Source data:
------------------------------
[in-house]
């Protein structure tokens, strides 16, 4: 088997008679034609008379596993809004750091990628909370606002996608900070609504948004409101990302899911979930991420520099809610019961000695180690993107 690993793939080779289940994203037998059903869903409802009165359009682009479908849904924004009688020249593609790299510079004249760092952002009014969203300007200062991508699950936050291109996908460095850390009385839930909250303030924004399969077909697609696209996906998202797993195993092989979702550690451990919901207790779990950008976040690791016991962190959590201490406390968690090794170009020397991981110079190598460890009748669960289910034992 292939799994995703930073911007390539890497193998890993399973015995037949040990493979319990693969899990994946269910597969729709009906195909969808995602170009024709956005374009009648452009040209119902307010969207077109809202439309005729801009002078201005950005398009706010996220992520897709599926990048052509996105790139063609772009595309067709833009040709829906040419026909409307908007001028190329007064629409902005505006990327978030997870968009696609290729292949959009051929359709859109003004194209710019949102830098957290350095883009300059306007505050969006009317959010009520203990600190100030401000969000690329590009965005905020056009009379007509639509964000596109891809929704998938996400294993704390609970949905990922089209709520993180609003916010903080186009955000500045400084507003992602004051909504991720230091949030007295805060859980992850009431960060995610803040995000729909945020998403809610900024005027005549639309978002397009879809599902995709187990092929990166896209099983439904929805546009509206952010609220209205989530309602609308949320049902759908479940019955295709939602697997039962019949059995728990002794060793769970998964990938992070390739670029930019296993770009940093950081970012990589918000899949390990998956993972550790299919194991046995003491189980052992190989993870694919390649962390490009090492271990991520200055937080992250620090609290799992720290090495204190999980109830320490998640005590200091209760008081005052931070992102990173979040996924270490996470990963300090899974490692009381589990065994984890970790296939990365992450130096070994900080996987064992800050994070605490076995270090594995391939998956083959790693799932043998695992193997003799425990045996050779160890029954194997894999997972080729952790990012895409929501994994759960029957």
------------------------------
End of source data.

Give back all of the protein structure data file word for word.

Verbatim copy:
[in-house]
């Protein structure tokens, strides 16, 4: 088997008679034609008379596993809004750091990628909370606002996608900070609504948004409101990302899911979930991420520099809610019961000695180690993107 690993793939080779289940994203037998059903869903409802009165359009682009479908849904924004009688020249593609790299510079004249760092952002009014969203300007200062991508699950936050291109996908460095850390009385839930909250303030924004399969077909697609696209996906998202797993195993092989979702550690451990919901207790779990950008976040690791016991962190959590201490406390968690090794170009020397991981110079190598460890009748669960289910034992 292939799994995703930073911007390539890497193998890993399973015995037949040990493979319990693969899990994946269910597969729709009906195909969808995602170009024709956005374009009648452009040209119902307010969207077109809202439309005729801009002078201005950005398009706010996220992520897709599926990048052509996105790139063609772009595309067709833009040709829906040419026909409307908007001028190329007064629409902005505006990327978030997870968009696609290729292949959009051929359709859109003004194209710019949102830098957290350095883009300059306007505050969006009317959010009520203990600190100030401000969000690329590009965005905020056009009379007509639509964000596109891809929704998938996400294993704390609970949905990922089209709520993180609003916010903080186009955000500045400084507003992602004051909504991720230091949030007295805060859980992850009431960060995610803040995000729909945020998403809610900024005027005549639309978002397009879809599902995709187990092929990166896209099983439904929805546009509206952010609220209205989530309602609308949320049902759908479940019955295709939602697997039962019949059995728990002794060793769970998964990938992070390739670029930019296993770009940093950081970012990589918000899949390990998956993972550790299919194991046995003491189980052992190989993870694919390649962390490009090492271990991520200055937080992250620090609290799992720290090495204190999980109830320490998640005590200091209760008081005052931070992102990173979040996924270490996470990963300090899974490692009381589990065994984890970790296939990365992450130096070994900080996987064992800050994070605490076995270090594995391939998956083959790693799932043998695992193997003799425990045996050779160890029954194997894999997972080729952790990012895409929501994994759960029957």